PeterB wrote: "A kindly monkey saw a fish in a pool and wanting to help, the monkey scooped the fish out of the water and placed it in a tree for safe keeping."
WIthout the other parts, that story I would believe *smile* but a monkey with so much awarness, seeing a worm needs shadow would not place a fish on a tree.
How ever, it is a importand issue. Let me add a story:
Balancing Wisdom and Compassion
Wisdom must always be balanced by compassion, and compassion must be balanced by wisdom. We cannot have peace without this balance. I would like to share three stories to illustrate this.
One day, a violent dragon king met a Bodhisattva on the path. The Bodhisattva said, „My son, do not kill. If you keep the five precepts and care for all life, you will be happy.“ Hearing just these few words, the dragon became totally nonviolent.
The children who tended animals at the foot of the Himalayan mountains had been very afraid of the dragon. But when the dragon became gently, they lost there fear and soon began to jump on him, pull his tail, and stuff stones and dirt into his mouth. After a while, the dragon could not eat, and became very sick.
The next time the dragon king met the Bodhisattva, he shouted, “You told me that if I kept the precepts and was compassionate, I would be happy. But now I suffer, and I am not happy at all.”
The Boddhisattva replied, “My son, if you have compassion, morality, and virtue, you must also have wisdom and intelligence. This is the way to protect yourself. The next time the children make you suffer, show them your fire. After that, they will trouble you no more.”
Who was harmed when the dragon lacked wisdom? Both the dragon and the children suffered.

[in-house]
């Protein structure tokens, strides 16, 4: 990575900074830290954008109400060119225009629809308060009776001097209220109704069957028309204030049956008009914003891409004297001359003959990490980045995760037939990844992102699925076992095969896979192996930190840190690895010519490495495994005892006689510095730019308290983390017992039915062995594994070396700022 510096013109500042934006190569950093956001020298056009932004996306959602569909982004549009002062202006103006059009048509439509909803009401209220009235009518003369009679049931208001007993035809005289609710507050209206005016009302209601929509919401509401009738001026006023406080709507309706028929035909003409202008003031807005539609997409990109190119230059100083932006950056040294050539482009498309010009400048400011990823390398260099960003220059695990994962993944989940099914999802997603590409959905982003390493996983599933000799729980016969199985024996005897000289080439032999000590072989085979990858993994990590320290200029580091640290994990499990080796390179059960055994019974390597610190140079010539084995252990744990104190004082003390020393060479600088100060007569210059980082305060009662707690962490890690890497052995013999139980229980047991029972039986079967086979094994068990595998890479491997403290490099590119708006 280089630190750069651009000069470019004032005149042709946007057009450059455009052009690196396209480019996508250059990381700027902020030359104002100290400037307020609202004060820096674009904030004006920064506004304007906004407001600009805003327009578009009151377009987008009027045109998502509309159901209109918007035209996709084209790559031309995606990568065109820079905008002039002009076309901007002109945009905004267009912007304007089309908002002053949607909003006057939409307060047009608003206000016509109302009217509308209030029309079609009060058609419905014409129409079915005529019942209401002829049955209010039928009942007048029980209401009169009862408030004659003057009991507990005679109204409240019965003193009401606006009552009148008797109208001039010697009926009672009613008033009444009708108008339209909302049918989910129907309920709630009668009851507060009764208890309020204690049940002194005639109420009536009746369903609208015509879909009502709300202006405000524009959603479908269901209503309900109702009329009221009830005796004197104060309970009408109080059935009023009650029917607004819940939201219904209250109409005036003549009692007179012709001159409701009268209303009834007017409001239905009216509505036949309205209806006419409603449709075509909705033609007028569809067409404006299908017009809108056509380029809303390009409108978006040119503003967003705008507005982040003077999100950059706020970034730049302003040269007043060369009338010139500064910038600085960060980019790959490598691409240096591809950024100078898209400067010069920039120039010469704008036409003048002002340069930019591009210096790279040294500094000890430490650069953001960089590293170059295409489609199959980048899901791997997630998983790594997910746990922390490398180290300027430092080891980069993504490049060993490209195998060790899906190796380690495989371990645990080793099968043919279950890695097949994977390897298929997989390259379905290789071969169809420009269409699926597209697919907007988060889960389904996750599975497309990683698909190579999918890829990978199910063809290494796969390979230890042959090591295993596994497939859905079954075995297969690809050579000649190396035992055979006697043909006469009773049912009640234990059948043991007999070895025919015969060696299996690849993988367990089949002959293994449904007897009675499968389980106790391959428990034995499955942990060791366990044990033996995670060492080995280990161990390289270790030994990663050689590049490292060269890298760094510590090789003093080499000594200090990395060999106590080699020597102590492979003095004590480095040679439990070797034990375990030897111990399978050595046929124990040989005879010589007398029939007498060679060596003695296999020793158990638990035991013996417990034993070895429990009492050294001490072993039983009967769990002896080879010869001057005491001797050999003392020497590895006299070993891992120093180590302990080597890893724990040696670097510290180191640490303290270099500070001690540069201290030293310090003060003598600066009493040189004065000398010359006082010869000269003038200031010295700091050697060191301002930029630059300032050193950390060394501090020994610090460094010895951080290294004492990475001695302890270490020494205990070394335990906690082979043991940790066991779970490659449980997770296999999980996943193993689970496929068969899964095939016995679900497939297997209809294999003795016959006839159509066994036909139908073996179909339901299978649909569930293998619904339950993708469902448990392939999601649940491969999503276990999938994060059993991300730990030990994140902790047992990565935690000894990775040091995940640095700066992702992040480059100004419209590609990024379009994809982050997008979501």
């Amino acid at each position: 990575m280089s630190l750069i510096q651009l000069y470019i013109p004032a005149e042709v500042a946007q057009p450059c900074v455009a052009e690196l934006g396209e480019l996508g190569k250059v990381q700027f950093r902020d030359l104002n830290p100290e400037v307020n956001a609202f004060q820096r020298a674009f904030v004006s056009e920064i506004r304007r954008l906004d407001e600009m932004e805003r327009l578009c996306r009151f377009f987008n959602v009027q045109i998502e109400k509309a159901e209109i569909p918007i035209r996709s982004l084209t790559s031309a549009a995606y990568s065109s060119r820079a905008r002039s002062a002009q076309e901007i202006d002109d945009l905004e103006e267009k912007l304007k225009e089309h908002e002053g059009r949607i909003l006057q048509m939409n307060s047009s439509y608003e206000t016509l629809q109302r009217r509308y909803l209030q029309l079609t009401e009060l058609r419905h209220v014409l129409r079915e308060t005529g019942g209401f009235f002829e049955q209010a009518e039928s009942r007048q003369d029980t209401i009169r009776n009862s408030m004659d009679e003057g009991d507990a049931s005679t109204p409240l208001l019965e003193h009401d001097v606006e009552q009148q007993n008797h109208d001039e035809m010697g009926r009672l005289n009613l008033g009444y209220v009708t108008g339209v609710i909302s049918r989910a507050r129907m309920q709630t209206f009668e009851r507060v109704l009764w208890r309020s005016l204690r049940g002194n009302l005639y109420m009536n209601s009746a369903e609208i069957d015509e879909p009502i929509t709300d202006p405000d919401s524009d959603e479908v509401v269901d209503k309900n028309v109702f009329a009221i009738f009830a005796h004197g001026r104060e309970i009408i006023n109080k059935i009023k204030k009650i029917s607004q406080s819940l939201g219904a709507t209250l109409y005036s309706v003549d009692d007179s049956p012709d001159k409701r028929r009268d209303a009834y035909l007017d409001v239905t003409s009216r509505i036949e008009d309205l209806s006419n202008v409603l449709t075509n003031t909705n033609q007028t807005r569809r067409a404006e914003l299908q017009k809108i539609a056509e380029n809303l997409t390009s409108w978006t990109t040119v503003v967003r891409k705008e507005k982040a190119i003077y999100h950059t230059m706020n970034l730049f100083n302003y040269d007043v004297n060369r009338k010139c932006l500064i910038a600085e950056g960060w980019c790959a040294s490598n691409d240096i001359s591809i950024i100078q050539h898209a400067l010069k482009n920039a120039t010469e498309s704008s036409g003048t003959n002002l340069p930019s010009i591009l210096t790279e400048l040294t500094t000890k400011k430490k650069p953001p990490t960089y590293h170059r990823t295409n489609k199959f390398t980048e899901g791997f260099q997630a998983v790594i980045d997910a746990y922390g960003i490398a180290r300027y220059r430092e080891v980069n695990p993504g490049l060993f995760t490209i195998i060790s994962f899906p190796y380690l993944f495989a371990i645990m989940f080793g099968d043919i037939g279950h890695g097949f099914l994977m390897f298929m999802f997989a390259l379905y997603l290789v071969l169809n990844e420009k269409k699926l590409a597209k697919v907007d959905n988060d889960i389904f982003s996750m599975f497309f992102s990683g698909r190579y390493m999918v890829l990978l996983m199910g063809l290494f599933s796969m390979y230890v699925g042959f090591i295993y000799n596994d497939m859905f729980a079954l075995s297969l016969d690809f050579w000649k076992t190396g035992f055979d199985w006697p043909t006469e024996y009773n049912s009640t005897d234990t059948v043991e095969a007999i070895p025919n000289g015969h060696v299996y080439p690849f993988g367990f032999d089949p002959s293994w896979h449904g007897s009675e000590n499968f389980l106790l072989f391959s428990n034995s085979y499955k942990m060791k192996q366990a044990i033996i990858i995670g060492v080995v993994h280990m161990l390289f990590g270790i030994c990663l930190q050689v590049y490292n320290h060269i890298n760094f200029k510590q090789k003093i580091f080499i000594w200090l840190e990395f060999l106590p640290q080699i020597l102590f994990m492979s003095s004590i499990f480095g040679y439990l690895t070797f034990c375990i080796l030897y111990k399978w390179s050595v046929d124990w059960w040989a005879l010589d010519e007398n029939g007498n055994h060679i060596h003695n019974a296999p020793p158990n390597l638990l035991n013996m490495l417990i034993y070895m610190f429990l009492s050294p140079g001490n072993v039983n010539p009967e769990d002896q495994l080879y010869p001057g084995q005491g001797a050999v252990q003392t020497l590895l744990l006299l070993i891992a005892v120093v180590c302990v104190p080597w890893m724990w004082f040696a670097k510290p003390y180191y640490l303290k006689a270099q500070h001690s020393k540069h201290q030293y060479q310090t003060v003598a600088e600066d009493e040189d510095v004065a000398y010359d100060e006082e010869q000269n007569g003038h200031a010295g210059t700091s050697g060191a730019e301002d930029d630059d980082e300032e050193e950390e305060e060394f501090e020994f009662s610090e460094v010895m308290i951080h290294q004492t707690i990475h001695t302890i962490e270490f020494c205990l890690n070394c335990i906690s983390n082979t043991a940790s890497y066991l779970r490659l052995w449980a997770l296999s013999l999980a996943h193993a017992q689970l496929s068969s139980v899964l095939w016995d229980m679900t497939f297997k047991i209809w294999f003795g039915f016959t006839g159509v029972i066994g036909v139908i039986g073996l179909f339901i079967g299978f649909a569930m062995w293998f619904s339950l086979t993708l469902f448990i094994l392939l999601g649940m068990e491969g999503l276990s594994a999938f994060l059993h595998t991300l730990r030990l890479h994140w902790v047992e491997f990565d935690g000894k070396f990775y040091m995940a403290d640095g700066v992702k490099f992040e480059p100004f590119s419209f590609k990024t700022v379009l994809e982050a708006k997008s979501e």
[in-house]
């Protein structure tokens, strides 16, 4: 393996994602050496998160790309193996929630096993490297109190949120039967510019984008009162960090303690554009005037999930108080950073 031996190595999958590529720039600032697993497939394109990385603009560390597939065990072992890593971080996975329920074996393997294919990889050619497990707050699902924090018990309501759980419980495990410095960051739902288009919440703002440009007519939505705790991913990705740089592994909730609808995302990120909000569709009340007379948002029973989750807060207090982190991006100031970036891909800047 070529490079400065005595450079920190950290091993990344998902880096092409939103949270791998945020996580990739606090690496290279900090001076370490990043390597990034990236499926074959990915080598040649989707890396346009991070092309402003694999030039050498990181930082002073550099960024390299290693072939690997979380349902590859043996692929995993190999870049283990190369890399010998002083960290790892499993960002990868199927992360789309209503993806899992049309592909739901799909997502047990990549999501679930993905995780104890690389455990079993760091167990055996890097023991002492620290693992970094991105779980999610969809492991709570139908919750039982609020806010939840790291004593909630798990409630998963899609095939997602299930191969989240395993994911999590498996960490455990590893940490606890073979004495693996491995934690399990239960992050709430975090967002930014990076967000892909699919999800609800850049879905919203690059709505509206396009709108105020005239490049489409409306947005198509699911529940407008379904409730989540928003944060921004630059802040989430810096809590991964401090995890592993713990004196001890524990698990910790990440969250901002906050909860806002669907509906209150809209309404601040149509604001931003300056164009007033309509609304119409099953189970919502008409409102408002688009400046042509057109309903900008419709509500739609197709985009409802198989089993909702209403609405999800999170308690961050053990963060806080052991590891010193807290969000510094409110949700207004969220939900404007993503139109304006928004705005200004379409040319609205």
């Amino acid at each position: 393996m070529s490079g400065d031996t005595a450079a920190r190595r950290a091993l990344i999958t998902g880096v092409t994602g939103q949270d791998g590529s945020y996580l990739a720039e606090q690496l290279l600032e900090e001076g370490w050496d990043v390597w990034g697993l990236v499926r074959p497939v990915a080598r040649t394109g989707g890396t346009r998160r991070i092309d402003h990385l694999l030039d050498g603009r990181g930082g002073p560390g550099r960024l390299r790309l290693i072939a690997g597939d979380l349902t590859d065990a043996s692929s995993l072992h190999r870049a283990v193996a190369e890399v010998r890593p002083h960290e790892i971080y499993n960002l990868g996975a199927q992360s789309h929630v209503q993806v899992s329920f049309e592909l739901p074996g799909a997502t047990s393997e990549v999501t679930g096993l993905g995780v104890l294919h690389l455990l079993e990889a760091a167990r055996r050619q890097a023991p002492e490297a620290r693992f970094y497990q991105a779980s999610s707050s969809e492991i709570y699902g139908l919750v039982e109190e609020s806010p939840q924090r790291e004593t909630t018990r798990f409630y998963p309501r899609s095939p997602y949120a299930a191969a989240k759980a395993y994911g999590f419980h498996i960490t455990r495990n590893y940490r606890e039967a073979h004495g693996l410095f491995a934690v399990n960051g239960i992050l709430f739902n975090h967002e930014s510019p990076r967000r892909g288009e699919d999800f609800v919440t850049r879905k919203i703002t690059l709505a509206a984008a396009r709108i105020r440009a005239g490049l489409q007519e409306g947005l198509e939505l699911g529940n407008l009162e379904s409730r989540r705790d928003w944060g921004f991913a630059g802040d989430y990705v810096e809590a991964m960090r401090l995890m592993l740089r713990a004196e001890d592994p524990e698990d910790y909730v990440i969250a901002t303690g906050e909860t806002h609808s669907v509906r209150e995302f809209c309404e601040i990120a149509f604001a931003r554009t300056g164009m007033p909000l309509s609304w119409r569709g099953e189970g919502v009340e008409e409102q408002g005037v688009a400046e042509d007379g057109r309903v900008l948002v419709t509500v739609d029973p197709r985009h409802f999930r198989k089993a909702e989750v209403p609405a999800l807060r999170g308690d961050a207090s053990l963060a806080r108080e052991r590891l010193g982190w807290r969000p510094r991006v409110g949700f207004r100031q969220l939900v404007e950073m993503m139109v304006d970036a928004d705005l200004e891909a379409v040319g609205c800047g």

The balance of wisdom and compassion is called the middle path. Here is another story. Once an old farmer found a dying cobra in his ricefield. Seeing the cobra’s suffering, the farmer was filled with compassion. He picked up the snake and carried him home. Then he fed the cobra warm milk, wrapped him in a soft blanket, and lovingly placed the snake beside him in his bed as he went to sleep. In the morning, the farmer was dead.
Why was he killed? Because he used compassion and not wisdom. If you pick up a cobra, it will bite you. When you find a way to save the dying cobra without lifting it, you have balanced wisdom with compassion. Then you are happy, and the cobra is happy, too.
Here is the third story: There was a farmer who went into the forest with his friend to gather wood. When the farmer struck a tree with his axe, he disturbed a beehive, and a swarm of angry bees flew out and began stinging him.
The farmer’s friend was filled with compassion. He grabbed his axe and killed the bees with swift, mighty blows. Unfortunately, he also killed the farmer.
Compassion without wisdom can cause great suffering. We might even say, “It is better to have a wise enemy than a foolish friend.”
Wisdom and compassion must walk together. Having one without the other is like walking with one foot. You may hop a few times, but eventually you will walk very well - slowly and elegantly, step by step.
(from “Step by Step” by Maha Ghosananda)